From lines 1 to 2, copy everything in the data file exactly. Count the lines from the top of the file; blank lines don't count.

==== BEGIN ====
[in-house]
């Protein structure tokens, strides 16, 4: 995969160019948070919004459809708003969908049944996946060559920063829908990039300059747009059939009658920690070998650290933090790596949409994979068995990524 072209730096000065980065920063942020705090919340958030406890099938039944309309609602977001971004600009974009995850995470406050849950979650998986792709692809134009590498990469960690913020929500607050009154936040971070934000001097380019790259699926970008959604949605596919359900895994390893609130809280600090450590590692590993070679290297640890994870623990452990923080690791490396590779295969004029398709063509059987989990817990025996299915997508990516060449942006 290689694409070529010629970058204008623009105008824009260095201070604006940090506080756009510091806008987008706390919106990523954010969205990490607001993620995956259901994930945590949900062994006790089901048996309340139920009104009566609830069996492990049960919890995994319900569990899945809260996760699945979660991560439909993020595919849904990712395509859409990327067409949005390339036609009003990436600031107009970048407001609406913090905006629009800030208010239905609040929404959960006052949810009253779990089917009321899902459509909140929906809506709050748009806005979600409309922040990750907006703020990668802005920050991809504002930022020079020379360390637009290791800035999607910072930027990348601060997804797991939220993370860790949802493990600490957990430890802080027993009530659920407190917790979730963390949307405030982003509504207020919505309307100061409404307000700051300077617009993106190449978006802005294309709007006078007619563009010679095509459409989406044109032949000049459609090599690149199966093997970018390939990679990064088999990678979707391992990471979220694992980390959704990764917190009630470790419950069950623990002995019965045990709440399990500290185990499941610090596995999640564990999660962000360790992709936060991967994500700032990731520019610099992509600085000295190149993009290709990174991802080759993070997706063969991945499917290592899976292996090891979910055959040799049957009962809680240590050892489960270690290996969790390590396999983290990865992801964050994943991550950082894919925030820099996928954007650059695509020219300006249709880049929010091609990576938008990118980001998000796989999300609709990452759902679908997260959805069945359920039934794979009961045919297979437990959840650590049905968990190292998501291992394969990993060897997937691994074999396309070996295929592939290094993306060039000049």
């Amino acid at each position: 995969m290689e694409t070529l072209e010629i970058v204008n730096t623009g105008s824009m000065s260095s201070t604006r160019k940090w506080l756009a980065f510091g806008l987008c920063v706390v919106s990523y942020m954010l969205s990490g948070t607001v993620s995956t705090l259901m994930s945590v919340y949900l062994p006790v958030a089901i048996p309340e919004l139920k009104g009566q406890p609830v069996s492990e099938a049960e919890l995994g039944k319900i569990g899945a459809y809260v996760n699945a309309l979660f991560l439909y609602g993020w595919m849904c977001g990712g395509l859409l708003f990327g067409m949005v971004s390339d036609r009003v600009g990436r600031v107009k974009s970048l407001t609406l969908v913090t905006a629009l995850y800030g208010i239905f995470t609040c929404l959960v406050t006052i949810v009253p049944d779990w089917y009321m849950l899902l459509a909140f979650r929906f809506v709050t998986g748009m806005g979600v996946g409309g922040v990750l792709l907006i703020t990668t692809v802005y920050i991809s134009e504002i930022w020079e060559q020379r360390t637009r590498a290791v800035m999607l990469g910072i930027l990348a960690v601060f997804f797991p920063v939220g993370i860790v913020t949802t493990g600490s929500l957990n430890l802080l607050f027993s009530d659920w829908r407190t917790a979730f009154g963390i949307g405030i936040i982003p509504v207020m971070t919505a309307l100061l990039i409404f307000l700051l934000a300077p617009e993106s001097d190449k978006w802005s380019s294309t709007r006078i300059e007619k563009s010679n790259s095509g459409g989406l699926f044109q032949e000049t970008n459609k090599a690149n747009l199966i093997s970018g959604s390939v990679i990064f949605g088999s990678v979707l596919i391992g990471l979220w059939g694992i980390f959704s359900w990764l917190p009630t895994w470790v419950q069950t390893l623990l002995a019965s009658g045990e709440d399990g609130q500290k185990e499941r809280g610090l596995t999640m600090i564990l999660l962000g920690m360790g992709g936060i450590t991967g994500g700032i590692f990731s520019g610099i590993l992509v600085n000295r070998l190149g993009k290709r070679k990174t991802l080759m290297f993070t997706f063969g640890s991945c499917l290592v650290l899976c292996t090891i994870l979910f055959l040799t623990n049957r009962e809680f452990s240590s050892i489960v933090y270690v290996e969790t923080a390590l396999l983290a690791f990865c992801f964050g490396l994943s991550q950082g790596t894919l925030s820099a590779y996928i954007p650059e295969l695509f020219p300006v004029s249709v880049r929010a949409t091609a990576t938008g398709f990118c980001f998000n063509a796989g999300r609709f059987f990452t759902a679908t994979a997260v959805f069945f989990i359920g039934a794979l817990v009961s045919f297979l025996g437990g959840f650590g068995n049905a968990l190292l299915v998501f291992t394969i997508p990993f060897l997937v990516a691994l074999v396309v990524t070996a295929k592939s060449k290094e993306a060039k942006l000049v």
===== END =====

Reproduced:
[in-house]
């Protein structure tokens, strides 16, 4: 995969160019948070919004459809708003969908049944996946060559920063829908990039300059747009059939009658920690070998650290933090790596949409994979068995990524 072209730096000065980065920063942020705090919340958030406890099938039944309309609602977001971004600009974009995850995470406050849950979650998986792709692809134009590498990469960690913020929500607050009154936040971070934000001097380019790259699926970008959604949605596919359900895994390893609130809280600090450590590692590993070679290297640890994870623990452990923080690791490396590779295969004029398709063509059987989990817990025996299915997508990516060449942006 290689694409070529010629970058204008623009105008824009260095201070604006940090506080756009510091806008987008706390919106990523954010969205990490607001993620995956259901994930945590949900062994006790089901048996309340139920009104009566609830069996492990049960919890995994319900569990899945809260996760699945979660991560439909993020595919849904990712395509859409990327067409949005390339036609009003990436600031107009970048407001609406913090905006629009800030208010239905609040929404959960006052949810009253779990089917009321899902459509909140929906809506709050748009806005979600409309922040990750907006703020990668802005920050991809504002930022020079020379360390637009290791800035999607910072930027990348601060997804797991939220993370860790949802493990600490957990430890802080027993009530659920407190917790979730963390949307405030982003509504207020919505309307100061409404307000700051300077617009993106190449978006802005294309709007006078007619563009010679095509459409989406044109032949000049459609090599690149199966093997970018390939990679990064088999990678979707391992990471979220694992980390959704990764917190009630470790419950069950623990002995019965045990709440399990500290185990499941610090596995999640564990999660962000360790992709936060991967994500700032990731520019610099992509600085000295190149993009290709990174991802080759993070997706063969991945499917290592899976292996090891979910055959040799049957009962809680240590050892489960270690290996969790390590396999983290990865992801964050994943991550950082894919925030820099996928954007650059695509020219300006249709880049929010091609990576938008990118980001998000796989999300609709990452759902679908997260959805069945359920039934794979009961045919297979437990959840650590049905968990190292998501291992394969990993060897997937691994074999396309070996295929592939290094993306060039000049």